keen to recruit as it as a intern he’s still University but III he’s Vietnamese
Thai speaks Thai speaks Vietnamese he’s studying at private university which his
mother’s paying for his mother sells during
jackfruit on underneath the BTS so she does that no seven days a week for like
15 hours a day so her son can go to this private university in Thailand to pay
the fees for that this kid spends he’s studies all day he then goes and spends
his nights working for his mom mmm doing cutting those jackfruits that that’s a
kid who’s got simples right he’s hungry he wants to work yeah sure we’ve I don’t
want name any names that we we’ve got we’ve had an intern working with us for
the last few months he comes from a very privileged background I had a
conversation with her last week about her performance she says look for me I
don’t think it’s gonna work out it’s just too difficult I just find it very
hard and there’s too much effort involved in you know I’m gonna go and
work for a big corporate so she worked for BMW anyway that hunger is important
right you wanna you want to be out there getting it yeah I remember we had an
Internet driver back in the day and similar to the other one you had who’s a
mom came and got her from work and told her you can’t work at this startup you
have to come to work for the family business what are you making and like
came and picked her up at lunch and took her home you never saw her again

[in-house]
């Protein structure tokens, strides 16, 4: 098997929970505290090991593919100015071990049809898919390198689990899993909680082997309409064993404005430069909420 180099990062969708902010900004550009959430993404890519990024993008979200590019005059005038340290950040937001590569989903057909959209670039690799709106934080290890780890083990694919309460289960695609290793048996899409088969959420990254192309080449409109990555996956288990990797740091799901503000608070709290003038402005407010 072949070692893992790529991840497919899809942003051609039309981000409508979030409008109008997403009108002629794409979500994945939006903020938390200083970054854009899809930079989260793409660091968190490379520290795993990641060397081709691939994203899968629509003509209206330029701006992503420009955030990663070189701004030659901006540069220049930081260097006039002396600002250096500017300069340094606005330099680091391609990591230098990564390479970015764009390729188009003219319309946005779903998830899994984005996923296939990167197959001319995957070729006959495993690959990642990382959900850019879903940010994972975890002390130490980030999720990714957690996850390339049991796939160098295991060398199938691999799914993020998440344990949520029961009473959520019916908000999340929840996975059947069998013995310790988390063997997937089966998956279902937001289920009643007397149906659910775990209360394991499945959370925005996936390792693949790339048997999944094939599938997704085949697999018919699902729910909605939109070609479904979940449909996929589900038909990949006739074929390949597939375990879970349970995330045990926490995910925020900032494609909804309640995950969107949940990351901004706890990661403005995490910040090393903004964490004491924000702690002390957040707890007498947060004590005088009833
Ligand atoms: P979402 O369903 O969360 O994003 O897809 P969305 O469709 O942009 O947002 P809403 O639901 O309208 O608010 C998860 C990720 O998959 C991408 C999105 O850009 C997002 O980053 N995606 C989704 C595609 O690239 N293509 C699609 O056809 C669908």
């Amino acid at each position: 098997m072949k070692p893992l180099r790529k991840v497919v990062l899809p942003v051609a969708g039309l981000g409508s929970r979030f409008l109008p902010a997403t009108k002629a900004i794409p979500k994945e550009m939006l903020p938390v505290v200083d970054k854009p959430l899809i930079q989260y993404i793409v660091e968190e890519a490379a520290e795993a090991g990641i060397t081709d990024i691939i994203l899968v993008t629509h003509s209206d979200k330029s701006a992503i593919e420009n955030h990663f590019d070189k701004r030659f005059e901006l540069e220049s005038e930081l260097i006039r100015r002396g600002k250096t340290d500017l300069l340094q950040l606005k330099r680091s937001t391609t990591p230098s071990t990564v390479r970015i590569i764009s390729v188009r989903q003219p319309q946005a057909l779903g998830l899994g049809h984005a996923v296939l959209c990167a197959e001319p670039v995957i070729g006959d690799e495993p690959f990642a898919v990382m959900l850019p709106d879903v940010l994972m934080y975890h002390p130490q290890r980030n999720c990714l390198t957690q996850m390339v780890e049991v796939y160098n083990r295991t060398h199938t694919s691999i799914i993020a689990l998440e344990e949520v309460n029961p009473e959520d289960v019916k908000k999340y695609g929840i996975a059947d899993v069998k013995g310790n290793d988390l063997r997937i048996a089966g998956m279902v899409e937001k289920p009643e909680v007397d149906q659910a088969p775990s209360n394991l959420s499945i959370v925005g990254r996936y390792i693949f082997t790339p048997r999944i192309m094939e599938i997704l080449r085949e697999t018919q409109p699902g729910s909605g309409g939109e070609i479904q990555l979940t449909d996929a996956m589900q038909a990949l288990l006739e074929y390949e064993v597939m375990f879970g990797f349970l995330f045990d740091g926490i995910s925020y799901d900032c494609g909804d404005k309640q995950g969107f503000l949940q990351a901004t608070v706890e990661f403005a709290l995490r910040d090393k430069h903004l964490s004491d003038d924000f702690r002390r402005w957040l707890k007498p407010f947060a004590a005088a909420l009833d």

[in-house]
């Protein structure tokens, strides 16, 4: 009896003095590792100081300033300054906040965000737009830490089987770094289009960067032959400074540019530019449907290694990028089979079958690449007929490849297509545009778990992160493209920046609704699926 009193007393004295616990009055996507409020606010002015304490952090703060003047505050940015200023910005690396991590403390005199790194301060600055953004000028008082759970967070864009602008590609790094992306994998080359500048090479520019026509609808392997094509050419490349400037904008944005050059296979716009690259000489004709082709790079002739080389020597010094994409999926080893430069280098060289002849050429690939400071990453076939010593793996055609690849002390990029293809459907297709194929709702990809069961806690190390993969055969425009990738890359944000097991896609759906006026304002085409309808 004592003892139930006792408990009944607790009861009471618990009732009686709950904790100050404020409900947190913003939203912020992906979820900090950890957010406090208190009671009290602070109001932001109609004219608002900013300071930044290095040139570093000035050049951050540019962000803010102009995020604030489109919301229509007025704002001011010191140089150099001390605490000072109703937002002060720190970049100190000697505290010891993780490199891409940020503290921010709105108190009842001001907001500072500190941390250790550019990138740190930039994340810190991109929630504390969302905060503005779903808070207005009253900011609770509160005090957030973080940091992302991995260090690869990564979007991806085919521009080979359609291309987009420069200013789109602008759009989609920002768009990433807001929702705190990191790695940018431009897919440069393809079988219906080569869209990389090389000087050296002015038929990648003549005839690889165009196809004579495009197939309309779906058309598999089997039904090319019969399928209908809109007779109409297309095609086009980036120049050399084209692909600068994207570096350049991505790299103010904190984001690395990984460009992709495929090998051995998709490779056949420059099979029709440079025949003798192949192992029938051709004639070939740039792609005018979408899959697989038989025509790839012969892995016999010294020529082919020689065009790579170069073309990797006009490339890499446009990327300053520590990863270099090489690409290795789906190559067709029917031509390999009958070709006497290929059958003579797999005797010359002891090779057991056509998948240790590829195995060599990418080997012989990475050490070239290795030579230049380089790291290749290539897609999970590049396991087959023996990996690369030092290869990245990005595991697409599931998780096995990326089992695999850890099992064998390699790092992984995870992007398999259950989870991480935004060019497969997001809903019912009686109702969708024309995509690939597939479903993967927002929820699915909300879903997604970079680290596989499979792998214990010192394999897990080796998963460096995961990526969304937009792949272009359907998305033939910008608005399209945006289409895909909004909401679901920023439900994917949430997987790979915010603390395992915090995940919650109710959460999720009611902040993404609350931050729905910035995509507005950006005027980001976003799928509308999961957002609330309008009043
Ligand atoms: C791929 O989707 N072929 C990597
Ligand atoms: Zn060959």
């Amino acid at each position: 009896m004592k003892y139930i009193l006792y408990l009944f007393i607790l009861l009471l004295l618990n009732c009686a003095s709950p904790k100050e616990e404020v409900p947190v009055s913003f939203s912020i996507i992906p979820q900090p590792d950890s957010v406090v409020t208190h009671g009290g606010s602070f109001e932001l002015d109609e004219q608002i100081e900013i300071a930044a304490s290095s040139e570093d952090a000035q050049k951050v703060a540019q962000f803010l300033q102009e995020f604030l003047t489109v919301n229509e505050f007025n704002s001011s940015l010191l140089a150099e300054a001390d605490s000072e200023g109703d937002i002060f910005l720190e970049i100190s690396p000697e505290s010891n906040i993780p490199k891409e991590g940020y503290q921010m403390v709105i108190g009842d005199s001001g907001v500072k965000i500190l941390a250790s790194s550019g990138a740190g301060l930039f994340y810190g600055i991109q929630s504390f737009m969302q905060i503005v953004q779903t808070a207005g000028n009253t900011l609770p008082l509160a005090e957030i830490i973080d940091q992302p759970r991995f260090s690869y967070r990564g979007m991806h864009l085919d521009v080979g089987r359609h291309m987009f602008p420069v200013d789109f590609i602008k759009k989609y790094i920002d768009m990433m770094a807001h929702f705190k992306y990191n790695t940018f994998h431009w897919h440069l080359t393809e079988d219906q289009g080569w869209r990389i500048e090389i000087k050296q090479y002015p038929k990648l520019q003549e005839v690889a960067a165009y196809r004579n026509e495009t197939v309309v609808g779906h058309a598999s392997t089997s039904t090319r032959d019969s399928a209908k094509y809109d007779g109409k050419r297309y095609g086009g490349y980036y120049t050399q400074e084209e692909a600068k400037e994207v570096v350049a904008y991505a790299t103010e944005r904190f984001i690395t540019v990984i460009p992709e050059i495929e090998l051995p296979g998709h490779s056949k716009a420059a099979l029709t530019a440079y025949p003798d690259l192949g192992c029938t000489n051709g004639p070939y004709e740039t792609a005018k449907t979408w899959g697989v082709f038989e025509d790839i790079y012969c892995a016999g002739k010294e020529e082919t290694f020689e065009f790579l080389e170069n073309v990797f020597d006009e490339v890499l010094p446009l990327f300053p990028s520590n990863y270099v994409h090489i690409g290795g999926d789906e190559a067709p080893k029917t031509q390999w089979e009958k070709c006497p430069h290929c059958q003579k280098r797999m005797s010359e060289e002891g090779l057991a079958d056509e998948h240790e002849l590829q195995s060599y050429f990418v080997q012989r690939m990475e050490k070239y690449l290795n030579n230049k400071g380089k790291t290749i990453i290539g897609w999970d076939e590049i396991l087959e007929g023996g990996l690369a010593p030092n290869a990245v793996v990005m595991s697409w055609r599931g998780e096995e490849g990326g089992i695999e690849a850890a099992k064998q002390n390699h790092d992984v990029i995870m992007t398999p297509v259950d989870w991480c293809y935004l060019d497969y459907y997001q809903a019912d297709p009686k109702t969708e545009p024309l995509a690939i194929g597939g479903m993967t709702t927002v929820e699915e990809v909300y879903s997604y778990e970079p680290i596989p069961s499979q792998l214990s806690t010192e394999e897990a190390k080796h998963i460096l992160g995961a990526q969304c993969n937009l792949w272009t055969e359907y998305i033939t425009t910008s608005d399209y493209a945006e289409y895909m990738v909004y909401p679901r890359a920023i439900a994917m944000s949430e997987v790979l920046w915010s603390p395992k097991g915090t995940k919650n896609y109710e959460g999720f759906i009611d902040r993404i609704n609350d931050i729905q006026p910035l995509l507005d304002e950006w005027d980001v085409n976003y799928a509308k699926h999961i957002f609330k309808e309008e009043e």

yeah and look that’s that’s that’s in like a bit of a tragedy in some ways
right for those young people who might want to work might not want to work at
mom-and-pops cement factory or ain’t shop or whatever it is that they’re
they’re doing right so when you think about that that hunger right you talk
about lean came out of that that hunger right that that shortage and that need
for success right define like so someone like this who you think about hiring as
an intern well he thrived does he understand that a Gillette lean
methodology already or is that something he’ll thrive in well you have to learn
it what’s that learning curve he’s look he’s he’s he’s gonna understand that
because he’s he’s already living that kind of existence where it’s like he
doesn’t have everything he needs right so if you have everything you need you
don’t need to kind of prioritize things you don’t need to make sure that you you
were you know only develop what’s needed you go okay well alright so this is what
we need to do you know you go out and spend twelve months planning for a
project and then you go and build it and they need to do design and you test etc
so that mentality comes from from wasters actually well you’ve got plenty
he’s never he doesn’t have plenty but I’ll teach him I’ll be the next driver
see you just fired our advisory board doesn’t have that happen a long time the
good news is that we have made some very significant progress since you’re in the
company and no like because we’re bootstrap right like a lot of people
they read this all this overnight success so suppose that overnight
success that companies have like it’s basically just which kids getting shit
loads of money right now we see that here quite a bit
that’s that’s I would say there are a handful of Thai founders who are not
high so most of them are rich kids who’ve just been given money by their
parents and the reason they’ve got investment from it see am cement for
example because because their uncles on the board back to agile so what does
that look like in your end driver on a daily basis what does agile look like as